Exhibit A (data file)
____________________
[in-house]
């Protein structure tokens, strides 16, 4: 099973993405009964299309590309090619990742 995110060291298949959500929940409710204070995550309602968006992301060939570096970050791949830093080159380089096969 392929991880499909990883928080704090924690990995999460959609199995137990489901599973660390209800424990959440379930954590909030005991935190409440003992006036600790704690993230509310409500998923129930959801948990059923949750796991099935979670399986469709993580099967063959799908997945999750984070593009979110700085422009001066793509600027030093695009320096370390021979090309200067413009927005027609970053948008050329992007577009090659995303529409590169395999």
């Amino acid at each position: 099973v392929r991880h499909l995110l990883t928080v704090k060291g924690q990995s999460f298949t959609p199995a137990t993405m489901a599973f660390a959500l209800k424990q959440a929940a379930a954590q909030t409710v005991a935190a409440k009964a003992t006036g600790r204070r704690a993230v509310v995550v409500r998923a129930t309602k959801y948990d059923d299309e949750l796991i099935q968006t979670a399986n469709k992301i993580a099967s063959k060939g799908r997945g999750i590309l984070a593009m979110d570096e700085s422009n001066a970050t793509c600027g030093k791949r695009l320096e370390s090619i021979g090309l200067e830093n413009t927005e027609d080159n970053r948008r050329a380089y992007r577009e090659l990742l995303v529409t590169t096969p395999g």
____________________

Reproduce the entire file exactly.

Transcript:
[in-house]
């Protein structure tokens, strides 16, 4: 099973993405009964299309590309090619990742 995110060291298949959500929940409710204070995550309602968006992301060939570096970050791949830093080159380089096969 392929991880499909990883928080704090924690990995999460959609199995137990489901599973660390209800424990959440379930954590909030005991935190409440003992006036600790704690993230509310409500998923129930959801948990059923949750796991099935979670399986469709993580099967063959799908997945999750984070593009979110700085422009001066793509600027030093695009320096370390021979090309200067413009927005027609970053948008050329992007577009090659995303529409590169395999």
């Amino acid at each position: 099973v392929r991880h499909l995110l990883t928080v704090k060291g924690q990995s999460f298949t959609p199995a137990t993405m489901a599973f660390a959500l209800k424990q959440a929940a379930a954590q909030t409710v005991a935190a409440k009964a003992t006036g600790r204070r704690a993230v509310v995550v409500r998923a129930t309602k959801y948990d059923d299309e949750l796991i099935q968006t979670a399986n469709k992301i993580a099967s063959k060939g799908r997945g999750i590309l984070a593009m979110d570096e700085s422009n001066a970050t793509c600027g030093k791949r695009l320096e370390s090619i021979g090309l200067e830093n413009t927005e027609d080159n970053r948008r050329a380089y992007r577009e090659l990742l995303v529409t590169t096969p395999g």